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Mike Riley

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R Cookbook Review

March 24, 2011

I was first exposed to the R language several years ago when looking into Python libraries that could handle sophisticated statistical analysis. My interest in the language was heightened when O'Reilly published R in a Nutshell little more than a year ago. Since then, I have dabbled on and off with R, most recently thanks to the open source RStudio, a cross-platform IDE that helps make R development faster and more rewarding. So the timing is right for O'Reilly to have published their follow up to their Nutshell reference, the R Cookbook by Paul Teetor. Will this latest book on the language further promote its adoption? Read on to find out.

Containing over 200 detailed scenarios and solutions, R Cookbook follows the same Cookbook Problem/Solution/Discussion format that O'Reilly customers have come to expect from the series. After the opening chapter on installing and getting acquainted with R, basic operations such as setting, listing and deleting variables, creating and comparing vectors, and defining functions are covered. And because R can be a bit intimidating and confusing at first blush, an entire chapter is dedicated to navigating and customizing the software. Chapter 4 is where the wheels hit the rails with reading and writing to CSV files.

It isn't until Chapter 5 where the R train wheels meet the rails and the intricacies of constructing and manipulating R elements, lists, matrixes, and data frames are detailed. Data transformations in the form of applying a function to list, row, column, groups, and parallel vectors are demonstrated in Chapter 6. The next chapter covers strings and dates in R, with the usual string operating and date representation/conversion methods. Chapters 8 and 9 cover recipes at the heart of why R exists, namely analyzing probabilities and general statistics, followed by chatters on graphic chart/plot/histogram generation and linear regression and the various Analysis of Variance (ANOVA) statistical operations. Chapter 12 is a collection of useful tips and tricks, such as printing the result of an assignment, selecting every nth element of a vector, and taking function arguments from a list. After that, a chapter on advanced numerics and statistics covers such topics as minimizing/maximizing single and multi-parameter functions, calculating Eigenvalues and Eigenvectors, predicting logistic regression, and more. The final chapter concludes with over 20 time series analysis tips, from plotting time series data to generating forecasts from an Autoregressive Integrated Moving Average (ARIMA) model.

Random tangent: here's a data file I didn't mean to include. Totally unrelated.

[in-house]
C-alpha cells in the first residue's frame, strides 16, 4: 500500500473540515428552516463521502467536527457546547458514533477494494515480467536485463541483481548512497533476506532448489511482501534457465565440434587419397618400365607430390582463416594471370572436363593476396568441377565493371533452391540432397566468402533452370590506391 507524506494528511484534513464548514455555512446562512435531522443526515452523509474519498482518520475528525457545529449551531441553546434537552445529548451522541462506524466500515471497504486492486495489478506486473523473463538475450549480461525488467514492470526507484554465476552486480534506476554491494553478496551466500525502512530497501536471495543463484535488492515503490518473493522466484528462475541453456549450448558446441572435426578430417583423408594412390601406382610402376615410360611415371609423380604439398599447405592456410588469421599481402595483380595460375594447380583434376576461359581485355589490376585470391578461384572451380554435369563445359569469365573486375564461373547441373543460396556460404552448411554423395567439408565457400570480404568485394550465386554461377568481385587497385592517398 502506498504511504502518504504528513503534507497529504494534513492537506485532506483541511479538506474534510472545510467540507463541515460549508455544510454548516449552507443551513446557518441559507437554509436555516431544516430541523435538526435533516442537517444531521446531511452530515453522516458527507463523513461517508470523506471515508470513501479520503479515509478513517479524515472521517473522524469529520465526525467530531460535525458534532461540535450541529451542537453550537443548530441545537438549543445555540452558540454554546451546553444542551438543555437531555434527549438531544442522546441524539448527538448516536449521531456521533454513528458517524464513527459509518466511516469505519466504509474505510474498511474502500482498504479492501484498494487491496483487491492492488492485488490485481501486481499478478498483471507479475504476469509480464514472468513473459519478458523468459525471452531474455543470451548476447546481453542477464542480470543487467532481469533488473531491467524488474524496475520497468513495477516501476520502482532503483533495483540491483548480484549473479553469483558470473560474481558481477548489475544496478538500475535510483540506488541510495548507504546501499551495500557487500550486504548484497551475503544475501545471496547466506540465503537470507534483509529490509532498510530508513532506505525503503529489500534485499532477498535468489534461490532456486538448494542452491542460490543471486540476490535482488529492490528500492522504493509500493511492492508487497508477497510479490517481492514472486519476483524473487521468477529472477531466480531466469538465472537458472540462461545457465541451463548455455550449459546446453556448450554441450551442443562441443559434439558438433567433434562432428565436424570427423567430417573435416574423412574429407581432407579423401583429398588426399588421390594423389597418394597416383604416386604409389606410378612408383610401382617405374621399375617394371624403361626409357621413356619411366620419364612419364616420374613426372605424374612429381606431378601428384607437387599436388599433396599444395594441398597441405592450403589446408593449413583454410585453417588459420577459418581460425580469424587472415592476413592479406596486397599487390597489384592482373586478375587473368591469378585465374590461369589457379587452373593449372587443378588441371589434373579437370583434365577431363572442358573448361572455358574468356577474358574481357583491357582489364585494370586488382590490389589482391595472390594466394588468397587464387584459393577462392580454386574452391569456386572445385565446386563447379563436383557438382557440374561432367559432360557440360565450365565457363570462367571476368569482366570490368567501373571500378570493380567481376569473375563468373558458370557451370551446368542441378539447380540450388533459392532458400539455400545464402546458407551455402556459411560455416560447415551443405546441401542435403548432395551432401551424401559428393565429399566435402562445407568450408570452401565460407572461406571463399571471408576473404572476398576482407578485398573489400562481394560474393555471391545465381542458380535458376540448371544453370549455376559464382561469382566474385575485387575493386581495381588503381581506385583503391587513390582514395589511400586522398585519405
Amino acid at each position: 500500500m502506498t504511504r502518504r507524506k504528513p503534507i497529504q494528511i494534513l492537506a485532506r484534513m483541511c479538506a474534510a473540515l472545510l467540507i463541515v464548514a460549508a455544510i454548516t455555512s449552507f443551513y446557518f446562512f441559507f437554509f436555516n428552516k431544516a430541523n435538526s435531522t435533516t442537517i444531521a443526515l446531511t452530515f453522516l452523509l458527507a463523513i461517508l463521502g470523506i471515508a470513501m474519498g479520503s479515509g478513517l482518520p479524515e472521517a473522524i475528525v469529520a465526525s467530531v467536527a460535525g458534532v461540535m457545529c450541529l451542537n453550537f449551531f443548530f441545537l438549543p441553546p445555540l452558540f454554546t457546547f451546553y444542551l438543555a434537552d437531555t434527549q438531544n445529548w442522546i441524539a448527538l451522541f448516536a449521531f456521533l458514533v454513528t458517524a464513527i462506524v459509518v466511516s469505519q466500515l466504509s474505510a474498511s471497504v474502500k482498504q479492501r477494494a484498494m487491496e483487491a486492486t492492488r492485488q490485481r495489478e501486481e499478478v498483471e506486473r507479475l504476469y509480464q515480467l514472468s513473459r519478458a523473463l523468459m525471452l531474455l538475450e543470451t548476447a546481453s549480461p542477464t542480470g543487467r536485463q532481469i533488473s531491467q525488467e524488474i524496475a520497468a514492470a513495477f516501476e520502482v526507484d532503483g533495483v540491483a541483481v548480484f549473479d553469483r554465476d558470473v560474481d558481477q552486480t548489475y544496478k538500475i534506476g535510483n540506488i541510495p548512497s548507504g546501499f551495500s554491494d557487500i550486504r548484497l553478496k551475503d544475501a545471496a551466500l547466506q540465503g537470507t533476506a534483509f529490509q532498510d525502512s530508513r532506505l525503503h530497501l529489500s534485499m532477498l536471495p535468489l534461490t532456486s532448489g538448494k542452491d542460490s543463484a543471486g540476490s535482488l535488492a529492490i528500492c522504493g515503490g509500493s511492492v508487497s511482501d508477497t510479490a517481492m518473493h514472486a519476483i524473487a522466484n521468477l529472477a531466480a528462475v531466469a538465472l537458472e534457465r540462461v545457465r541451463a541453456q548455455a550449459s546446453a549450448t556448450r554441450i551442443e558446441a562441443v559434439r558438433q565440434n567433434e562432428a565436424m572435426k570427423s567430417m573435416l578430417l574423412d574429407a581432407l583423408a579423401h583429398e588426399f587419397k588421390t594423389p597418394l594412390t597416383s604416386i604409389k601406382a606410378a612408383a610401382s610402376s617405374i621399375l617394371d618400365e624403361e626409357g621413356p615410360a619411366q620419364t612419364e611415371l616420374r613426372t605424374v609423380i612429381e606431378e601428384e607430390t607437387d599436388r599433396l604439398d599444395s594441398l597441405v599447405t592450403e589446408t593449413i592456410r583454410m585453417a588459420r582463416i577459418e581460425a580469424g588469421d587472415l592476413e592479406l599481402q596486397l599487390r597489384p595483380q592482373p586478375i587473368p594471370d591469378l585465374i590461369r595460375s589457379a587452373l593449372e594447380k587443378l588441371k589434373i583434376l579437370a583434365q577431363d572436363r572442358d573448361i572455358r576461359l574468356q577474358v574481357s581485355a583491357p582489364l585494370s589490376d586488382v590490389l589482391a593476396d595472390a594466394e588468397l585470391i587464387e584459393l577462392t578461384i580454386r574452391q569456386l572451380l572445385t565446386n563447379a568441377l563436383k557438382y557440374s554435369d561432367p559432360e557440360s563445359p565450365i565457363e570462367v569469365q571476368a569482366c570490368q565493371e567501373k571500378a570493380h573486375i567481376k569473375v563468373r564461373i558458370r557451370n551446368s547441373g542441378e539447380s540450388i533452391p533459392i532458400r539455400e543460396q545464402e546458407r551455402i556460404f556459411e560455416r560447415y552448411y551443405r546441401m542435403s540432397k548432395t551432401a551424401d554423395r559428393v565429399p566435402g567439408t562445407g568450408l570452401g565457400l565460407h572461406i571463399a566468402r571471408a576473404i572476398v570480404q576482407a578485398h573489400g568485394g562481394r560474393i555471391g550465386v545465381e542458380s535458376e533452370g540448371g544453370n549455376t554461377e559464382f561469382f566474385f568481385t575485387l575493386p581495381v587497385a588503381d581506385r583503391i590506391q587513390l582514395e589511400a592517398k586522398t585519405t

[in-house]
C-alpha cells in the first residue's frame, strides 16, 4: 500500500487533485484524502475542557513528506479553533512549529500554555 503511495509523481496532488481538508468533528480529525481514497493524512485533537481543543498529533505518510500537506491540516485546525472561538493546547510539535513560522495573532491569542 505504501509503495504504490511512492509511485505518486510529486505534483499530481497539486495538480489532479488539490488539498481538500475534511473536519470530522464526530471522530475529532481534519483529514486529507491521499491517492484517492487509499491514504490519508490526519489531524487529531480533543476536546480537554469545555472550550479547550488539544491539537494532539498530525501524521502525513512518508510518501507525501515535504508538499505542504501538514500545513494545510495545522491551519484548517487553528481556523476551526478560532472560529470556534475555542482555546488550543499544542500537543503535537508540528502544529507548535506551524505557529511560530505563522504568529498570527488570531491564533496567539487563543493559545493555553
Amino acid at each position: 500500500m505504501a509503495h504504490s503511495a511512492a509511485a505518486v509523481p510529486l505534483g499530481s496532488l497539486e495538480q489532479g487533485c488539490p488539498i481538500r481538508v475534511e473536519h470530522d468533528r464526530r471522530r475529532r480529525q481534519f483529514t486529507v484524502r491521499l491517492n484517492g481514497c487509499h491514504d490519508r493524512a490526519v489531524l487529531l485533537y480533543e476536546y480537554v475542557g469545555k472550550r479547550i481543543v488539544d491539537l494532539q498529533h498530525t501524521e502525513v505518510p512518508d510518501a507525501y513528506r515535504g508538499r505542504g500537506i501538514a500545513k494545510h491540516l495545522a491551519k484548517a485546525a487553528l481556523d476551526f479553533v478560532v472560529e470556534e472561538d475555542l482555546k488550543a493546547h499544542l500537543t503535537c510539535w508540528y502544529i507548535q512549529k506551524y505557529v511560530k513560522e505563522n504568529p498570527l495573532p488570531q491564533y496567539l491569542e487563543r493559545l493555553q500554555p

With this broad coverage of R tip goodness, the author has captured a majority of what makes R so interesting to programmers, statisticians, and data analysts. And beyond the basics, the author has also selected a number of really good recipes that show off R's capabilities, especially in the data visualization category. I would have preferred to see a few more tips geared toward incorporating R into applications (such as bridging to it from Java, C#, PHP, or Ruby) as well as examples of automated workflows beyond reading from the MySQL database recipe in the book. Nevertheless, when complimented with Joseph Adler's R in a Nutshell, R Cookbook is a well-written compilation of R exercises that will help any reader appreciate the flexibility and statistical analysis power that the language has to offer.

Title: R Cookbook
Author: Paul Teetor
Publisher: O'Reilly Media
ISBN: 978-0-596-80927-0
Pages: 436
Price: $31.99 (Ebook), $39.99 (Print)

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